Earlier, the department had issued notices to about 50 sellers who too had registered Amazons fulfilment centre, near Bangalore, as their additional place of business, which is against the states VAT rules. These vendors, sources said, had not disclosed that it was a shared facility.
We dont want to drive out e-commerce companies from the state but we want to ensure rules are followed, an official told FE. The tax authorities had raised a red flag over the Fulfillment by Amazon service under which the e-tailer encourages merchants to store products in its fulfilment centres even before an order is placed to facilitate faster delivery and enhance customer satisfaction.
However, the authorities contend that this makes Amazon a commission agent and wants it to pay VAT on behalf of the sellers. Amazon maintains that it merely provides a platform to third-party merchants and does not own the inventory and so is not liable to pay VAT.
When Amazon started the fulfilment centre here, 101 sellers had applied to register it as an additional place of business, of which 27 were rejected at the outset, the official said. Of the remaining 74 sellers, the department recently cancelled the permission given to 24 while issuing notices to the remaining 50 and allowing them two weeks time to respond.
Besides, the department also wants to ensure that e-commerce firms do not escape paying taxes given how some of them operate through a maze of subsidiaries. Some e-commerce companies have separate entities controlling different areas of the business. We want to make them liable or ensure that one particular entity shoulders the responsibility to pay the tax, the official said.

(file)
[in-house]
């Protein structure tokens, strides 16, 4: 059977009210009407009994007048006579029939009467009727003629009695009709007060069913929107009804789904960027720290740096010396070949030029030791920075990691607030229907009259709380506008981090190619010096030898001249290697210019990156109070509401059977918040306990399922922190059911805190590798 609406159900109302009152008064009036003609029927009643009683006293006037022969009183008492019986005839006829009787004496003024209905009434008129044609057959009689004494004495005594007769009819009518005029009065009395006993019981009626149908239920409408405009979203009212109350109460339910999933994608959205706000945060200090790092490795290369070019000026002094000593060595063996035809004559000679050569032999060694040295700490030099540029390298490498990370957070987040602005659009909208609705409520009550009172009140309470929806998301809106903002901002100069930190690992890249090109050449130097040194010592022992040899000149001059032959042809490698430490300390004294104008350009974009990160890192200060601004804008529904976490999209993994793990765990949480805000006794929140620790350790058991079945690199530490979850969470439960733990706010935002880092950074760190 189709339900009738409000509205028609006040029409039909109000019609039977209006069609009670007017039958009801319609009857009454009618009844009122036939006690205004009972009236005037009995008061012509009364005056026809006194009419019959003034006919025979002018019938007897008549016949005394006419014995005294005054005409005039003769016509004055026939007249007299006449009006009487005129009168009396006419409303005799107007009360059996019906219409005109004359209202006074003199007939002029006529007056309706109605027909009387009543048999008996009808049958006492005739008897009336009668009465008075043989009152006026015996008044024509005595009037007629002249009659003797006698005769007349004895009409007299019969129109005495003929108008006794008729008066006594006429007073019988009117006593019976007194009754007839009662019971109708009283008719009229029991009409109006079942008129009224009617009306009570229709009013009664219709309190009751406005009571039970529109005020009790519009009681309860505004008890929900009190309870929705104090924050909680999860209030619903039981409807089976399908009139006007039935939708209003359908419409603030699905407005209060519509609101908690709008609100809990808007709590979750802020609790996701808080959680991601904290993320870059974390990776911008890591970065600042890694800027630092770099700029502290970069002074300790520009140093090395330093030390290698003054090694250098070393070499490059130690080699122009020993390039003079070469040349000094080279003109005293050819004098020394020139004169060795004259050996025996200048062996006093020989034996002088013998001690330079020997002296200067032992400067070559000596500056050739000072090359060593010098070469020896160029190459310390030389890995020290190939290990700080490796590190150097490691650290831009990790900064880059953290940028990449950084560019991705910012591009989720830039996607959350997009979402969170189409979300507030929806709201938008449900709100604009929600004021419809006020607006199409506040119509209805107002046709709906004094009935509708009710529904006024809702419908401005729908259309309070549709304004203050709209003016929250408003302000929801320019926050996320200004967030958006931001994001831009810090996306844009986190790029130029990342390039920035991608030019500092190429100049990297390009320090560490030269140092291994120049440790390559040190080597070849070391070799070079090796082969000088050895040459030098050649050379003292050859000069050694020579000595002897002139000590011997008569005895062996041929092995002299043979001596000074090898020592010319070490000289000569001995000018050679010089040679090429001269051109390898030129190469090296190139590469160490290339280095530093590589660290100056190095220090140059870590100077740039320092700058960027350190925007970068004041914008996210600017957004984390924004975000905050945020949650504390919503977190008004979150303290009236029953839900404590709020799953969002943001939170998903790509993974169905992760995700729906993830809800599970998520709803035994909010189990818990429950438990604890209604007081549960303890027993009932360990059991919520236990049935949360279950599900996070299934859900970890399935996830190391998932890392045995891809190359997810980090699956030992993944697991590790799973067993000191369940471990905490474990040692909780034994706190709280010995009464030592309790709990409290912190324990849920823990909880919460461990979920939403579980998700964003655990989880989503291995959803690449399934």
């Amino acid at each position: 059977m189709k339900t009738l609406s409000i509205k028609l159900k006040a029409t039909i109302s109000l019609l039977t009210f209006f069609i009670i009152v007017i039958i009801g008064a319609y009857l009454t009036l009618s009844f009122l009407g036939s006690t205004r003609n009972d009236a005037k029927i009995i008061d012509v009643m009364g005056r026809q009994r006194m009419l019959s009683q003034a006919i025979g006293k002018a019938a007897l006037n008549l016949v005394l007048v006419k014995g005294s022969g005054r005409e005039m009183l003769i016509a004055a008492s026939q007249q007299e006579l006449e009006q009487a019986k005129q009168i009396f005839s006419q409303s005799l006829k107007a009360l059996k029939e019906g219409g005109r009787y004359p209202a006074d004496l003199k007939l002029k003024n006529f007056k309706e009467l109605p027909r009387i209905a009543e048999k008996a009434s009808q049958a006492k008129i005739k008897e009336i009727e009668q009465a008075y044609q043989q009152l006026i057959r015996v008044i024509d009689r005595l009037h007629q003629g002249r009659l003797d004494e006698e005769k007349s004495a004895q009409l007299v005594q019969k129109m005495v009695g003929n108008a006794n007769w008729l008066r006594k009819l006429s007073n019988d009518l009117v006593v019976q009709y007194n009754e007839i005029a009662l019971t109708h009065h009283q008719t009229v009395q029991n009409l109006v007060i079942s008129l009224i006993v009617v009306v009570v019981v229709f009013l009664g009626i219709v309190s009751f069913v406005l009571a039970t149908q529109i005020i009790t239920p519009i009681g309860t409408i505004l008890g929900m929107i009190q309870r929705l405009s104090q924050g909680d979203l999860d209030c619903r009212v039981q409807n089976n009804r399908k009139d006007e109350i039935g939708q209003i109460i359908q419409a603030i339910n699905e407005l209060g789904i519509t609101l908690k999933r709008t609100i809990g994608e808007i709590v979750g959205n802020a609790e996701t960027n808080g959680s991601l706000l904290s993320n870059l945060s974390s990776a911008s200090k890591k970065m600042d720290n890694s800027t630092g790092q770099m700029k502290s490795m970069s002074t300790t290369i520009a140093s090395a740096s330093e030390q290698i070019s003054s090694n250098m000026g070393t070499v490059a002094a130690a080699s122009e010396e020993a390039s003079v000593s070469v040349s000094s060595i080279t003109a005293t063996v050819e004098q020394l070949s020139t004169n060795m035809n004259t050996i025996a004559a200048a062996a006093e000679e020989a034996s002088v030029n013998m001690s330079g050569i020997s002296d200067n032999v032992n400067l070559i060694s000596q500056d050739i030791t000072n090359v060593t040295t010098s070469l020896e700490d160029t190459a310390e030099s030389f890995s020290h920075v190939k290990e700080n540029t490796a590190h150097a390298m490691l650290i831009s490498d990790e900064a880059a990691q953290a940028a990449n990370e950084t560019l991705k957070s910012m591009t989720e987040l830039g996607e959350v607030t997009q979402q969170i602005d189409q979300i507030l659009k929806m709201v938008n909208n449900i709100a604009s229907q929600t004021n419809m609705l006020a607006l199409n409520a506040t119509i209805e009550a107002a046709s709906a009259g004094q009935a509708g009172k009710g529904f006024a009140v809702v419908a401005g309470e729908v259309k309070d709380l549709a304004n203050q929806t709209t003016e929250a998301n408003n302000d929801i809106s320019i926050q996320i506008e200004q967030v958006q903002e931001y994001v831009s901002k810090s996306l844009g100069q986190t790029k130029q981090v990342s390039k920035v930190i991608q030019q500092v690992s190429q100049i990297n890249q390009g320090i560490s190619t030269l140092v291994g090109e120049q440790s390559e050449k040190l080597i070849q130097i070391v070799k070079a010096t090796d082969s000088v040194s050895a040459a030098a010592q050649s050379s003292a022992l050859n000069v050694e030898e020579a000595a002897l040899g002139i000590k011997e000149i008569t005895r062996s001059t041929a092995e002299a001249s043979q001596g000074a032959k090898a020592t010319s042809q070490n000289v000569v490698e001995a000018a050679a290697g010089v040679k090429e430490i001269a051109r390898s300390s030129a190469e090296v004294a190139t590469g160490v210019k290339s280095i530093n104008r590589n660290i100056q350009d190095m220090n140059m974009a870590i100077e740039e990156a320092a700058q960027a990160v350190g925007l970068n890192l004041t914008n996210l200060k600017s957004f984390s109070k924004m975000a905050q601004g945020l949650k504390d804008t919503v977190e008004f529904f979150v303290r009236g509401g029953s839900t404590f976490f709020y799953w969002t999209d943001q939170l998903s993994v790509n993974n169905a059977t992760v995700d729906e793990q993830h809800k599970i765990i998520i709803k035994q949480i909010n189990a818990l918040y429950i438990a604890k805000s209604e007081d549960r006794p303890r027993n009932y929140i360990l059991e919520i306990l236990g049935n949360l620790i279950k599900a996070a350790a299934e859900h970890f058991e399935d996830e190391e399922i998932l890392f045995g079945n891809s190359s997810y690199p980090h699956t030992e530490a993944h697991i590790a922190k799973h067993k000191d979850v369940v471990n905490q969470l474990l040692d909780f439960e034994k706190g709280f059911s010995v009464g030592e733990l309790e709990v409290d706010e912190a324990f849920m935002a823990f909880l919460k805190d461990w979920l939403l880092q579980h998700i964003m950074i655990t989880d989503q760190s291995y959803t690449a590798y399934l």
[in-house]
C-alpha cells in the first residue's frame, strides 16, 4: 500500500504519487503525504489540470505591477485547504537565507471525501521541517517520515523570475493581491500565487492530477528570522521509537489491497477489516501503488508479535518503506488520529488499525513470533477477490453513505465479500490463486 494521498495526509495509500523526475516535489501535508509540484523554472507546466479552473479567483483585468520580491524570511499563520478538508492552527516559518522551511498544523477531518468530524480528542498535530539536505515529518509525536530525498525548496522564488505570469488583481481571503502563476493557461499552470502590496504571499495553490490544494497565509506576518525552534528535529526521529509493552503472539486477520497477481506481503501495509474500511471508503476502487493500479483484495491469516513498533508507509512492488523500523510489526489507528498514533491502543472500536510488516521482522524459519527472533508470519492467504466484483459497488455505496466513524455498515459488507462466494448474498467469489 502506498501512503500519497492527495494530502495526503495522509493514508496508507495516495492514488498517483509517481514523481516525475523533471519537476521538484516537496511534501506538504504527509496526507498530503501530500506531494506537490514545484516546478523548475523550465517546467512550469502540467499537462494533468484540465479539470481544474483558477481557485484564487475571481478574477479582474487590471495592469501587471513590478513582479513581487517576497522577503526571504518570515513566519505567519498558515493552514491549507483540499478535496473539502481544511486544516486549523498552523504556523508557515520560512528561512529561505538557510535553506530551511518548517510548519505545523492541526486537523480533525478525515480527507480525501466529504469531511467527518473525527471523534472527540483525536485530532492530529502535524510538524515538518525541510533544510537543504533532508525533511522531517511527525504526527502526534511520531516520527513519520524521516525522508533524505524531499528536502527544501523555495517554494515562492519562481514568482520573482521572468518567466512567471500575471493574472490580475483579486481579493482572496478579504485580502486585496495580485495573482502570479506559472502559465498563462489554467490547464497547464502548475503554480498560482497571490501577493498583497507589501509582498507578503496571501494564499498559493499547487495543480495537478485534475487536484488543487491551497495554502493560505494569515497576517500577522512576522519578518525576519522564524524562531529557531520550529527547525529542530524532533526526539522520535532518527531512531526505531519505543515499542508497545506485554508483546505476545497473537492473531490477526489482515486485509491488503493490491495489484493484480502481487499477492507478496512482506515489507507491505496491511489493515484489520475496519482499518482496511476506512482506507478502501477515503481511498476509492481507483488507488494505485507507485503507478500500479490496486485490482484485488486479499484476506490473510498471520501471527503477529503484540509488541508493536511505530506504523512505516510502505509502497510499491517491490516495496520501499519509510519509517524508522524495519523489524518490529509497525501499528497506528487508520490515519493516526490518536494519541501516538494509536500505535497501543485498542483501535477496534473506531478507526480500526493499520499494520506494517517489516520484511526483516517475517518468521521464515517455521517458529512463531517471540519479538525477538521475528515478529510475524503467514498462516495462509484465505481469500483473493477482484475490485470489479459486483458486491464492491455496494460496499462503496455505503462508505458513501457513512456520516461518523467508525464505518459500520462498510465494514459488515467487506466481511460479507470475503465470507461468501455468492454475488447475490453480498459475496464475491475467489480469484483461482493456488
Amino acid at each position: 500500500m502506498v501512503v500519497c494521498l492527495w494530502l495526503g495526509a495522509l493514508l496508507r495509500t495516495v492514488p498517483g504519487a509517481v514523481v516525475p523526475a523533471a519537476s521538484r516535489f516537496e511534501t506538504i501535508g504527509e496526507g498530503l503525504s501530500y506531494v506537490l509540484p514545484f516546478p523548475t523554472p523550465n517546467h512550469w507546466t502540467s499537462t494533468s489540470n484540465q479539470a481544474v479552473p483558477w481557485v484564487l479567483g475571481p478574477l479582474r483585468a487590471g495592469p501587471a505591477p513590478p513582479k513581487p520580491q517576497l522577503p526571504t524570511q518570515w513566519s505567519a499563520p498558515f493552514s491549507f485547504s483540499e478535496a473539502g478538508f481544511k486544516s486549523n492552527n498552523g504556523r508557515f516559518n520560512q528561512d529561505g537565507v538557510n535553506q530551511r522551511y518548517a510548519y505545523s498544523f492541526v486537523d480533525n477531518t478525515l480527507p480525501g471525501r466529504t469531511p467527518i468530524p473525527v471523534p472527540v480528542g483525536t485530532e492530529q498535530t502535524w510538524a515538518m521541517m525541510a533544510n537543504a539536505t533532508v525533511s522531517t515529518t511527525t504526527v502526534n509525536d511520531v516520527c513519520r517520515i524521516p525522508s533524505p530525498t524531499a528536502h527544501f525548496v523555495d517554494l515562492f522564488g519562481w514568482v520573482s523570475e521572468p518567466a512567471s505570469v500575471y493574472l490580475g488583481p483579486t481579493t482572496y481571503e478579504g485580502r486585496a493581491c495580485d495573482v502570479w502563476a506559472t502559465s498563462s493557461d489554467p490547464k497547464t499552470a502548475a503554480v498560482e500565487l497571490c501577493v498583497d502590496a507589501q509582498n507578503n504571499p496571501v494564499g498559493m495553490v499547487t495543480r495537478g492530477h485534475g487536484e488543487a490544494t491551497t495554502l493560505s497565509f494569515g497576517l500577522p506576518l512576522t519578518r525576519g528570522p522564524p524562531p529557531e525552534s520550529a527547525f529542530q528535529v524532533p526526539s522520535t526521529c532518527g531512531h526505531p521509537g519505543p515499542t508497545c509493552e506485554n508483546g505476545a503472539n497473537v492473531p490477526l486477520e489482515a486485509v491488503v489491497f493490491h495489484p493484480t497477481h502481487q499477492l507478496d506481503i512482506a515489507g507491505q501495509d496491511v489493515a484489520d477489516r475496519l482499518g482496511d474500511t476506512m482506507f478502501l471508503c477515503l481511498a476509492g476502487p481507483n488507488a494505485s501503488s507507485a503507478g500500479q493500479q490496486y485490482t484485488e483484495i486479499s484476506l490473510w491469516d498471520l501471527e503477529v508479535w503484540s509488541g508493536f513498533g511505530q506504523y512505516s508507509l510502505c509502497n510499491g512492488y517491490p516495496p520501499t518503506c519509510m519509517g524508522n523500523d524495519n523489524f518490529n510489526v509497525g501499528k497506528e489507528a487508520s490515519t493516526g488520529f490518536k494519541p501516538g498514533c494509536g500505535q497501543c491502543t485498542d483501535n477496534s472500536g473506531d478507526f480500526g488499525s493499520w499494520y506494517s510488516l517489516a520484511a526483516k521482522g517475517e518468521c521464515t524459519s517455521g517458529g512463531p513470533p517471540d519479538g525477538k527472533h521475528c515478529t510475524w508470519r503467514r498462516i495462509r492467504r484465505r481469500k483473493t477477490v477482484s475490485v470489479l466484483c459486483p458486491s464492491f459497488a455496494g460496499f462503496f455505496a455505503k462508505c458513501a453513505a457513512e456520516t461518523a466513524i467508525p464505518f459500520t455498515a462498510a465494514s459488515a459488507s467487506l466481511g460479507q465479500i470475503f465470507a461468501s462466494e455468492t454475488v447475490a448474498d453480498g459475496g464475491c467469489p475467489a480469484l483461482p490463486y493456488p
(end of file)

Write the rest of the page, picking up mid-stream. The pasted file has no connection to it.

Amazon, in a filing with the US Securities and Exchange Commission earlier this week, had said that its business in India involves unique risks as there are uncertainties over the country's laws and regulations.
The e-tailer's China business may also face similar hurdles, it had said in the statement. If our international activities were found to be in violation of any existing or future PRC (the Peoples Republic of China), Indian or other laws or regulations or if interpretations of those laws and regulations were to change, our businesses in those countries could be subject to fines and other financial penalties, have licences revoked, or be forced to shut down entirely, the company said in the filing.
VATs the big deal
State govt is yet to approve the changes proposed by the sales tax department in the law
If approved, it will drive Amazon out of the state
State govt wants to bring clarity in law while not driving out e-commerce firms
Amazon had recently issued a warning that its businesses in India, China could face regulatory risks